An office for introverts: When workplaces started adopting open plan offices in the 1960s, it was hoped scrapping employee cubicles would foster collaboration and make teams more efficient. But as Olga Khazan writes in The Atlantic, sharing your work space with others can be traumatic, especially for the introverts among us.
Enter author Susan Cain and office furniture maker Steelcase, who together have created the introvert’s dream: small rooms, decked out with desks, couches and even yoga mats. And the kicker: the rooms are completely soundproof.
As Cain explains:
“These are spaces where people can innovate … Solitude is a crucial ingredient in innovation”.
Was Mark Zuckerberg the kiss of death for Eric Cantor? US politics is awash with reports on the implications of the defeat of House Majority leader Eric Cantor at the hands of Tea Party challenger Dave Brat in the race for the Republican presidential nomination. But is his apparently close relationship with the founder of Facebook to blame for his loss?
Writing for Salon, Andrew Leonard suggests fraternising with Silicon Valley CEOs is doing more harm than good for some Republican hopefuls.
“It should go without saying that suspicion of Silicon Valley civic-mindedness is not limited to the Tea Party right. But Cantor’s defeat may mark the most prominent political deployment of the tech-mogul-as-villain to date. And it bears watching. Because Cantor is hardly alone in Republican leadership circles cosying up to Silicon Valley.”
Leonard continues: “American populists on both the left and the right distrust close linkages between politicians and big business. Dave Brat’s victory is a signal that that distrust is electorally meaningful”.
Weird corporate Twitter: In The New Inquiry, Kate Losse charts the rise of #weirdtwitter and the growing instance of high-profile corporations such as Denny’s restaurants adopting “casual, playful and sometimes intimate” voices on Twitter in perfectly timed and on-meme tweets. Once the domain of anonymous teen bloggers, the blurring of lines between individuals sharing their wry observations of society and corporations selling their products makes Losse uncomfortable.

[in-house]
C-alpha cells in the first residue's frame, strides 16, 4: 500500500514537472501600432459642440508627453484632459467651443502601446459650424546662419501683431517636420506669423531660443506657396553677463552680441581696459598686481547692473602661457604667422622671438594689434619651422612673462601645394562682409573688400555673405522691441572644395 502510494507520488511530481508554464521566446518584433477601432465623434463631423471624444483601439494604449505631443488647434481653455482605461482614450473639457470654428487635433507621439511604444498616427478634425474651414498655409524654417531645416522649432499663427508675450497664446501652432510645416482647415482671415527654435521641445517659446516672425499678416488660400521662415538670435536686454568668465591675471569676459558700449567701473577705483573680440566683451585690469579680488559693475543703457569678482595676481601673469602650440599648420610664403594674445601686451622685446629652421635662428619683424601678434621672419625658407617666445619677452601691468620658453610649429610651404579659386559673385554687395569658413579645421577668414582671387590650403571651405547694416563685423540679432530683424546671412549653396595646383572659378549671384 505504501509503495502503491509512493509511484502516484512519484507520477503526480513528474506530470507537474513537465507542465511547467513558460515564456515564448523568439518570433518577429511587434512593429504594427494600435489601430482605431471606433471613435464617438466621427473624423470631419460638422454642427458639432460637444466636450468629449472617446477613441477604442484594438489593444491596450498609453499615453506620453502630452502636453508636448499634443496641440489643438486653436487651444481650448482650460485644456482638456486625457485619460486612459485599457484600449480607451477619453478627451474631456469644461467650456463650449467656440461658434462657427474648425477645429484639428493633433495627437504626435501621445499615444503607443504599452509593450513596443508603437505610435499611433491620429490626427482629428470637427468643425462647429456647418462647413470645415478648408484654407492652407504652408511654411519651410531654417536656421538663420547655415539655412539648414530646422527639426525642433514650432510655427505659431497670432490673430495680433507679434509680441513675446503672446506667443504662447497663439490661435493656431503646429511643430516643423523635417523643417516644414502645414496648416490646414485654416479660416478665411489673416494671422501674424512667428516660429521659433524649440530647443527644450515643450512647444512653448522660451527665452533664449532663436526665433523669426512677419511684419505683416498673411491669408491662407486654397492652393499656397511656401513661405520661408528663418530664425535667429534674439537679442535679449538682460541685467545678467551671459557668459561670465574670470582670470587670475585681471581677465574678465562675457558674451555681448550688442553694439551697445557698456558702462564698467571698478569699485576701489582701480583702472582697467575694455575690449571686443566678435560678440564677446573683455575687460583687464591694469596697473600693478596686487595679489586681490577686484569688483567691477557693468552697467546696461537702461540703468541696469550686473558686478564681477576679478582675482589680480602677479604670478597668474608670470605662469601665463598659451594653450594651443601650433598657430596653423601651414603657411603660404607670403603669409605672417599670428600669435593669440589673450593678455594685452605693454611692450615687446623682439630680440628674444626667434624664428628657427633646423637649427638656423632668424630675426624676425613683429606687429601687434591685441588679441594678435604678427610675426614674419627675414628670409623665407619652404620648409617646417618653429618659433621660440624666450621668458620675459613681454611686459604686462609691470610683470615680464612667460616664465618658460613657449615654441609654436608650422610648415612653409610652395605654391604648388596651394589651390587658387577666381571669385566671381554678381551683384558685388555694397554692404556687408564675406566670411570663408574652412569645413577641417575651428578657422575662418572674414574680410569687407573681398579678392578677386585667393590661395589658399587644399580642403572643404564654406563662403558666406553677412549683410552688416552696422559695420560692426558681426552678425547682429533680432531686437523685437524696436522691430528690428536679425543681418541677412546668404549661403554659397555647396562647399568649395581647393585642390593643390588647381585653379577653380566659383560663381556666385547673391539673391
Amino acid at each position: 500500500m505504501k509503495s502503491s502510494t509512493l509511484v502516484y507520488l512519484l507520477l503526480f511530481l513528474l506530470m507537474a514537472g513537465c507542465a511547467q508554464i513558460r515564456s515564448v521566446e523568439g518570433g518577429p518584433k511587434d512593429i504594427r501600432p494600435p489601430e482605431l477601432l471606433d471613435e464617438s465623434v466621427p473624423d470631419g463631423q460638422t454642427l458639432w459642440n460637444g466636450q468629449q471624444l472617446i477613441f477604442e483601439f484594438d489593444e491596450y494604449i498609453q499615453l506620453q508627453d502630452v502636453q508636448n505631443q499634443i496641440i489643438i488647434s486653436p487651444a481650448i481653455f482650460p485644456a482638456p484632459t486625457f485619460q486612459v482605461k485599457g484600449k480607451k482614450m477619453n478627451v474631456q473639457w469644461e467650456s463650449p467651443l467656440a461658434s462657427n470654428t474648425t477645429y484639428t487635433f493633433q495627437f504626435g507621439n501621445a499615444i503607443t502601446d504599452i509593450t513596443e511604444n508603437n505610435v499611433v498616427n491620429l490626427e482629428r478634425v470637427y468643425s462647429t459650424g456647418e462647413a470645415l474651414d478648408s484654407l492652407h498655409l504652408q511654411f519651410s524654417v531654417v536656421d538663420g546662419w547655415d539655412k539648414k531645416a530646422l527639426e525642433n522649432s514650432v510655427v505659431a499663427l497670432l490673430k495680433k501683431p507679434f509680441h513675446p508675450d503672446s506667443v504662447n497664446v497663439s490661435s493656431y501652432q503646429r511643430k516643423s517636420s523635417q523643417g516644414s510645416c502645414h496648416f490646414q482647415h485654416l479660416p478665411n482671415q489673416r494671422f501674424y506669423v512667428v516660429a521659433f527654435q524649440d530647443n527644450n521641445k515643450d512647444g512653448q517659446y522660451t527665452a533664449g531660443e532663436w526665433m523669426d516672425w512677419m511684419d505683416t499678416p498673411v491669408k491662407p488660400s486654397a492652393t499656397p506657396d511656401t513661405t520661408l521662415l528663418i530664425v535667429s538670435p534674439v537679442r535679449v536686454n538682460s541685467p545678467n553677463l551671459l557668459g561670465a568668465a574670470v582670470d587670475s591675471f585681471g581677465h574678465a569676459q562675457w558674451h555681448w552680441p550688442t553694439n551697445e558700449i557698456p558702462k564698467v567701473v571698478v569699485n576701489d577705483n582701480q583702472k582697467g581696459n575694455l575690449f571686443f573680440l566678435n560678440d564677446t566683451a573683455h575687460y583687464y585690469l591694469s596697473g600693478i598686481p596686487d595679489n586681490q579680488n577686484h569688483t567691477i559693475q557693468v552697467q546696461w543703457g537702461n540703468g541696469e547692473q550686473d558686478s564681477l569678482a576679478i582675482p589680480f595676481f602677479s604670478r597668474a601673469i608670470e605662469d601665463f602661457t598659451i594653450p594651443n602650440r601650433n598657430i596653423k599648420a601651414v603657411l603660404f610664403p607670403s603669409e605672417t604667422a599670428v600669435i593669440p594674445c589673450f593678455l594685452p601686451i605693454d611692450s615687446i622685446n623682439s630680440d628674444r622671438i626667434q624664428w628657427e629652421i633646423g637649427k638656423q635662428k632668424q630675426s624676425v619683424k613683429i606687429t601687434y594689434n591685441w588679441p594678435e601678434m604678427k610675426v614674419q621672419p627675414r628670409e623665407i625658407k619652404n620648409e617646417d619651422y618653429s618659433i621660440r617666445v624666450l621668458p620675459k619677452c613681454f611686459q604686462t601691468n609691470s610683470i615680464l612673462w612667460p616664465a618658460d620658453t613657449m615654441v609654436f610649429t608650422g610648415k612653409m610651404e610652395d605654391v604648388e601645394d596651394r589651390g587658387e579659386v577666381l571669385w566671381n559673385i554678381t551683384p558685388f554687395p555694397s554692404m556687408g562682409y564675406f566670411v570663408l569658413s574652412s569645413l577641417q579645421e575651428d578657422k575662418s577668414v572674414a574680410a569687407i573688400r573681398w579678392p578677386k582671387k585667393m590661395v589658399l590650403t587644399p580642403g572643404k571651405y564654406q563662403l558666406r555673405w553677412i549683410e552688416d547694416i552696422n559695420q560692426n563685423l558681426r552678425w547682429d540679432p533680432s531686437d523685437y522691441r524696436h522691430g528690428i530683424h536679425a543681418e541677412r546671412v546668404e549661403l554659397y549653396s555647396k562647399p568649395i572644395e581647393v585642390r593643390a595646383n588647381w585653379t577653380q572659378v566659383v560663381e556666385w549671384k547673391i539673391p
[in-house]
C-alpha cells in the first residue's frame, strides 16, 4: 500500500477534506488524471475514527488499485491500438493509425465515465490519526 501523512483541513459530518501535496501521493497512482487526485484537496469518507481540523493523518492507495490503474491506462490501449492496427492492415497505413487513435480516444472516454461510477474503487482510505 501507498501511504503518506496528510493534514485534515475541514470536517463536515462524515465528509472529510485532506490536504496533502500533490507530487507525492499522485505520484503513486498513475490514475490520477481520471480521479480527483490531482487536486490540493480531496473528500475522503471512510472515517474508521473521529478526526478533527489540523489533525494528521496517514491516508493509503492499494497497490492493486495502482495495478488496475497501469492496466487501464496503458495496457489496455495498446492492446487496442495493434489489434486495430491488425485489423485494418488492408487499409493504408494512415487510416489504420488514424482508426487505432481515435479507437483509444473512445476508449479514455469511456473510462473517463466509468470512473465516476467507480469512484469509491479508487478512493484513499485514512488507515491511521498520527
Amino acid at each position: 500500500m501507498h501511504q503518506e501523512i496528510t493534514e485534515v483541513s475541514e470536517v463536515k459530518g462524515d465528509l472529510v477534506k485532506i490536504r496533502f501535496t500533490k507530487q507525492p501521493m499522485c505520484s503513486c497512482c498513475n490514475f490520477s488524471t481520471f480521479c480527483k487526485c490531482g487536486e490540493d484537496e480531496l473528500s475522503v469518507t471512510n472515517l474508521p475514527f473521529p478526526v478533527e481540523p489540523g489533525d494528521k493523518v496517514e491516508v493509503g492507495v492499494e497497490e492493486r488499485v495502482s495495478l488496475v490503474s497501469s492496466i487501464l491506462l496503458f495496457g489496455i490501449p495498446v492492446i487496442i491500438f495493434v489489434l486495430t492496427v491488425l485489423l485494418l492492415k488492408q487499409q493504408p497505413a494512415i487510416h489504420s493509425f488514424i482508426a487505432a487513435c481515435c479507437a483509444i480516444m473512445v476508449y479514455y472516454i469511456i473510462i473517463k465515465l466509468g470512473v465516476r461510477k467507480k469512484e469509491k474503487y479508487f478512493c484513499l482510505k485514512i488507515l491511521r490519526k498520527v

“A few years ago these distinctions were clear — only an imaginary teen on social media could tease us via text with his rapidly mutating tastes and emotions, while corporations still tried in stiff earnest to get us to buy whatever they were selling.”
“But slowly, and by 2014, very quickly, the insouciant, lower-case voice became the mainstream, corporate voice. Now, a Denny’s tweet can sound more casual and on meme than any individual’s Twitter account. And it isn’t just Denny’s: Brands from Chipotle to Hamburger Helper have gained massive followings this way. If in the past five years we all had to grow up somewhat … how is it that corporations grew down, becoming the new meme-aware “teens” of social media?”
But it’s not an even playing field, says Losse.
“But if the conceit of #weirdtwitter is that any average person in America can remake themselves as a pseudonymous #weirdtwitter comedian, corporations joining the fray have an outsize advantage, because they are neither anonymous nor average nor even a person. When corporations tweet something “weird” and “funny” to us, we pay more attention: The thought of a traditional corporate entity, which has historically had no direct “voice,” suddenly distilling itself into an eccentric, devil-may-care character is instantly affecting, precisely because of how uncanny, even creepy, it is.”